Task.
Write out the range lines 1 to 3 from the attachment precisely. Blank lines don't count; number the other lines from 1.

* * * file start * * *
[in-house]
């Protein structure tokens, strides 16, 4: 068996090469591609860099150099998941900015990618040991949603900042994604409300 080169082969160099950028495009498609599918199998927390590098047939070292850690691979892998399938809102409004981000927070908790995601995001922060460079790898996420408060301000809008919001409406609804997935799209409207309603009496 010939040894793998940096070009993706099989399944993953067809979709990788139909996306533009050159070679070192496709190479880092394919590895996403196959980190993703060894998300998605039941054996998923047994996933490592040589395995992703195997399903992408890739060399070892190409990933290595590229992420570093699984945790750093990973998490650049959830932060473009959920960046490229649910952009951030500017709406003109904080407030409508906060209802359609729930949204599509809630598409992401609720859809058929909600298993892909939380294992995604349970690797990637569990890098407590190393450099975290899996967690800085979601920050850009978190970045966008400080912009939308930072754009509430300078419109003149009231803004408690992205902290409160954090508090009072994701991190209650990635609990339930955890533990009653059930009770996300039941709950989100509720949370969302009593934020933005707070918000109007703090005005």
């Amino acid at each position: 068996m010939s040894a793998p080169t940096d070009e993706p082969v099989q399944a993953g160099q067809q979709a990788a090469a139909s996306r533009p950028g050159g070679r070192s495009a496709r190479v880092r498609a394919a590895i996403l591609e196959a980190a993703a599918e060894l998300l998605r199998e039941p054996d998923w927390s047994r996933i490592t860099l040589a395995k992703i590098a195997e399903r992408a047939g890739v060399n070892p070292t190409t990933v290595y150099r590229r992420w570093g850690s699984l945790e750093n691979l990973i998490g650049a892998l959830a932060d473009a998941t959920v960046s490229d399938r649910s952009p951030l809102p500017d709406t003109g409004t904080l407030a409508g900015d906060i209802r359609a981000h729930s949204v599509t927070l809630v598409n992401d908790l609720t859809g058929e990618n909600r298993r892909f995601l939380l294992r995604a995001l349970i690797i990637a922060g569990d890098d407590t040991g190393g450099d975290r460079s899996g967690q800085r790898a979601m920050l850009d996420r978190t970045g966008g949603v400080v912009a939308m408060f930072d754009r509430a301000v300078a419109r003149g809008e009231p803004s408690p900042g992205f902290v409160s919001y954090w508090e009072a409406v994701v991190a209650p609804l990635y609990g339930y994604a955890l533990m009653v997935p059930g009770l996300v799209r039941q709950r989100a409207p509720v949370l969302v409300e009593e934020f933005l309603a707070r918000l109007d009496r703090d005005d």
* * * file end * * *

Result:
[in-house]
């Protein structure tokens, strides 16, 4: 068996090469591609860099150099998941900015990618040991949603900042994604409300 080169082969160099950028495009498609599918199998927390590098047939070292850690691979892998399938809102409004981000927070908790995601995001922060460079790898996420408060301000809008919001409406609804997935799209409207309603009496 010939040894793998940096070009993706099989399944993953067809979709990788139909996306533009050159070679070192496709190479880092394919590895996403196959980190993703060894998300998605039941054996998923047994996933490592040589395995992703195997399903992408890739060399070892190409990933290595590229992420570093699984945790750093990973998490650049959830932060473009959920960046490229649910952009951030500017709406003109904080407030409508906060209802359609729930949204599509809630598409992401609720859809058929909600298993892909939380294992995604349970690797990637569990890098407590190393450099975290899996967690800085979601920050850009978190970045966008400080912009939308930072754009509430300078419109003149009231803004408690992205902290409160954090508090009072994701991190209650990635609990339930955890533990009653059930009770996300039941709950989100509720949370969302009593934020933005707070918000109007703090005005």
């Amino acid at each position: 068996m010939s040894a793998p080169t940096d070009e993706p082969v099989q399944a993953g160099q067809q979709a990788a090469a139909s996306r533009p950028g050159g070679r070192s495009a496709r190479v880092r498609a394919a590895i996403l591609e196959a980190a993703a599918e060894l998300l998605r199998e039941p054996d998923w927390s047994r996933i490592t860099l040589a395995k992703i590098a195997e399903r992408a047939g890739v060399n070892p070292t190409t990933v290595y150099r590229r992420w570093g850690s699984l945790e750093n691979l990973i998490g650049a892998l959830a932060d473009a998941t959920v960046s490229d399938r649910s952009p951030l809102p500017d709406t003109g409004t904080l407030a409508g900015d906060i209802r359609a981000h729930s949204v599509t927070l809630v598409n992401d908790l609720t859809g058929e990618n909600r298993r892909f995601l939380l294992r995604a995001l349970i690797i990637a922060g569990d890098d407590t040991g190393g450099d975290r460079s899996g967690q800085r790898a979601m920050l850009d996420r978190t970045g966008g949603v400080v912009a939308m408060f930072d754009r509430a301000v300078a419109r003149g809008e009231p803004s408690p900042g992205f902290v409160s919001y954090w508090e009072a409406v994701v991190a209650p609804l990635y609990g339930y994604a955890l533990m009653v997935p059930g009770l996300v799209r039941q709950r989100a409207p509720v949370l969302v409300e009593e934020f933005l309603a707070r918000l109007d009496r703090d005005d």